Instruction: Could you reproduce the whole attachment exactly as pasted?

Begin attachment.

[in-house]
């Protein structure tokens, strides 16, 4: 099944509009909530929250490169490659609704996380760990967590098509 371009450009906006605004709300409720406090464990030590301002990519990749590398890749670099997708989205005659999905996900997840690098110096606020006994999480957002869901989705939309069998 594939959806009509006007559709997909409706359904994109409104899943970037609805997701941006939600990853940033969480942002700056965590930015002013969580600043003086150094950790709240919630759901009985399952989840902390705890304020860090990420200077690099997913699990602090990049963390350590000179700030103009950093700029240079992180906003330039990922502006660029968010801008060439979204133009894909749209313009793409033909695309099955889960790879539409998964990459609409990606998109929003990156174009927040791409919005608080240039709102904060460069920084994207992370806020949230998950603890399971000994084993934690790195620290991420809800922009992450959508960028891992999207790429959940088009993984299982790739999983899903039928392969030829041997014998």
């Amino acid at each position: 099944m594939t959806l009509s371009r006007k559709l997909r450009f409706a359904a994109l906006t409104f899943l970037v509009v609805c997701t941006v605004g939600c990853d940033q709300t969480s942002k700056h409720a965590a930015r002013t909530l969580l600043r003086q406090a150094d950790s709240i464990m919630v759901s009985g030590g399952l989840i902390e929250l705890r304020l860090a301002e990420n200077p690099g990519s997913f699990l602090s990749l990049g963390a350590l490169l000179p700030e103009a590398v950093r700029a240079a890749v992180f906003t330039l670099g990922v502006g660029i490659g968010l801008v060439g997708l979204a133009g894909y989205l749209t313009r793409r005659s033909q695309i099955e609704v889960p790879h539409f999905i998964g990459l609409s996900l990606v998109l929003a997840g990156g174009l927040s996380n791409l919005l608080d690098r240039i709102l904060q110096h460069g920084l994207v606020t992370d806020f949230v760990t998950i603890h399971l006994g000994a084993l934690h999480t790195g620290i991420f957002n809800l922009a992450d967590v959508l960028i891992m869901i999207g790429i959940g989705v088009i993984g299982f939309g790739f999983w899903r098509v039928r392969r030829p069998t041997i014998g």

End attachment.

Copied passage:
[in-house]
């Protein structure tokens, strides 16, 4: 099944509009909530929250490169490659609704996380760990967590098509 371009450009906006605004709300409720406090464990030590301002990519990749590398890749670099997708989205005659999905996900997840690098110096606020006994999480957002869901989705939309069998 594939959806009509006007559709997909409706359904994109409104899943970037609805997701941006939600990853940033969480942002700056965590930015002013969580600043003086150094950790709240919630759901009985399952989840902390705890304020860090990420200077690099997913699990602090990049963390350590000179700030103009950093700029240079992180906003330039990922502006660029968010801008060439979204133009894909749209313009793409033909695309099955889960790879539409998964990459609409990606998109929003990156174009927040791409919005608080240039709102904060460069920084994207992370806020949230998950603890399971000994084993934690790195620290991420809800922009992450959508960028891992999207790429959940088009993984299982790739999983899903039928392969030829041997014998």
């Amino acid at each position: 099944m594939t959806l009509s371009r006007k559709l997909r450009f409706a359904a994109l906006t409104f899943l970037v509009v609805c997701t941006v605004g939600c990853d940033q709300t969480s942002k700056h409720a965590a930015r002013t909530l969580l600043r003086q406090a150094d950790s709240i464990m919630v759901s009985g030590g399952l989840i902390e929250l705890r304020l860090a301002e990420n200077p690099g990519s997913f699990l602090s990749l990049g963390a350590l490169l000179p700030e103009a590398v950093r700029a240079a890749v992180f906003t330039l670099g990922v502006g660029i490659g968010l801008v060439g997708l979204a133009g894909y989205l749209t313009r793409r005659s033909q695309i099955e609704v889960p790879h539409f999905i998964g990459l609409s996900l990606v998109l929003a997840g990156g174009l927040s996380n791409l919005l608080d690098r240039i709102l904060q110096h460069g920084l994207v606020t992370d806020f949230v760990t998950i603890h399971l006994g000994a084993l934690h999480t790195g620290i991420f957002n809800l922009a992450d967590v959508l960028i891992m869901i999207g790429i959940g989705v088009i993984g299982f939309g790739f999983w899903r098509v039928r392969r030829p069998t041997i014998g």